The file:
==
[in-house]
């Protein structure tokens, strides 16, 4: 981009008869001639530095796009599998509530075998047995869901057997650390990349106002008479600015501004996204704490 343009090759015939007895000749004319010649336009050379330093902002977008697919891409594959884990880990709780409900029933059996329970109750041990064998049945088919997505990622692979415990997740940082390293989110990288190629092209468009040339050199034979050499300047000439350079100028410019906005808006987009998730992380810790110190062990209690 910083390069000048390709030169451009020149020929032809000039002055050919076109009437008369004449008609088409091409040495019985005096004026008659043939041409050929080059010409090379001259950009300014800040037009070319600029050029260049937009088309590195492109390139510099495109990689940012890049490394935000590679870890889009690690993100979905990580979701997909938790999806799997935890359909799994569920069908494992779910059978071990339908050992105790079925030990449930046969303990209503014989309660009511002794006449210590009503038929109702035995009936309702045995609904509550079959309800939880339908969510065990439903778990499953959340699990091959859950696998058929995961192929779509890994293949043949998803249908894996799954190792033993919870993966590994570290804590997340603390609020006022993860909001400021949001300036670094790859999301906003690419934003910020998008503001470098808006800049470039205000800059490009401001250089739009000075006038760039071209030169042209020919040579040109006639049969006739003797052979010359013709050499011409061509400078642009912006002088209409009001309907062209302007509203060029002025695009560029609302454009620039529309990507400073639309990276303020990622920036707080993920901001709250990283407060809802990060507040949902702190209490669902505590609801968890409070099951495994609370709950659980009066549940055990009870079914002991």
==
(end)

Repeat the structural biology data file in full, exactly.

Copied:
[in-house]
């Protein structure tokens, strides 16, 4: 981009008869001639530095796009599998509530075998047995869901057997650390990349106002008479600015501004996204704490 343009090759015939007895000749004319010649336009050379330093902002977008697919891409594959884990880990709780409900029933059996329970109750041990064998049945088919997505990622692979415990997740940082390293989110990288190629092209468009040339050199034979050499300047000439350079100028410019906005808006987009998730992380810790110190062990209690 910083390069000048390709030169451009020149020929032809000039002055050919076109009437008369004449008609088409091409040495019985005096004026008659043939041409050929080059010409090379001259950009300014800040037009070319600029050029260049937009088309590195492109390139510099495109990689940012890049490394935000590679870890889009690690993100979905990580979701997909938790999806799997935890359909799994569920069908494992779910059978071990339908050992105790079925030990449930046969303990209503014989309660009511002794006449210590009503038929109702035995009936309702045995609904509550079959309800939880339908969510065990439903778990499953959340699990091959859950696998058929995961192929779509890994293949043949998803249908894996799954190792033993919870993966590994570290804590997340603390609020006022993860909001400021949001300036670094790859999301906003690419934003910020998008503001470098808006800049470039205000800059490009401001250089739009000075006038760039071209030169042209020919040579040109006639049969006739003797052979010359013709050499011409061509400078642009912006002088209409009001309907062209302007509203060029002025695009560029609302454009620039529309990507400073639309990276303020990622920036707080993920901001709250990283407060809802990060507040949902702190209490669902505590609801968890409070099951495994609370709950659980009066549940055990009870079914002991």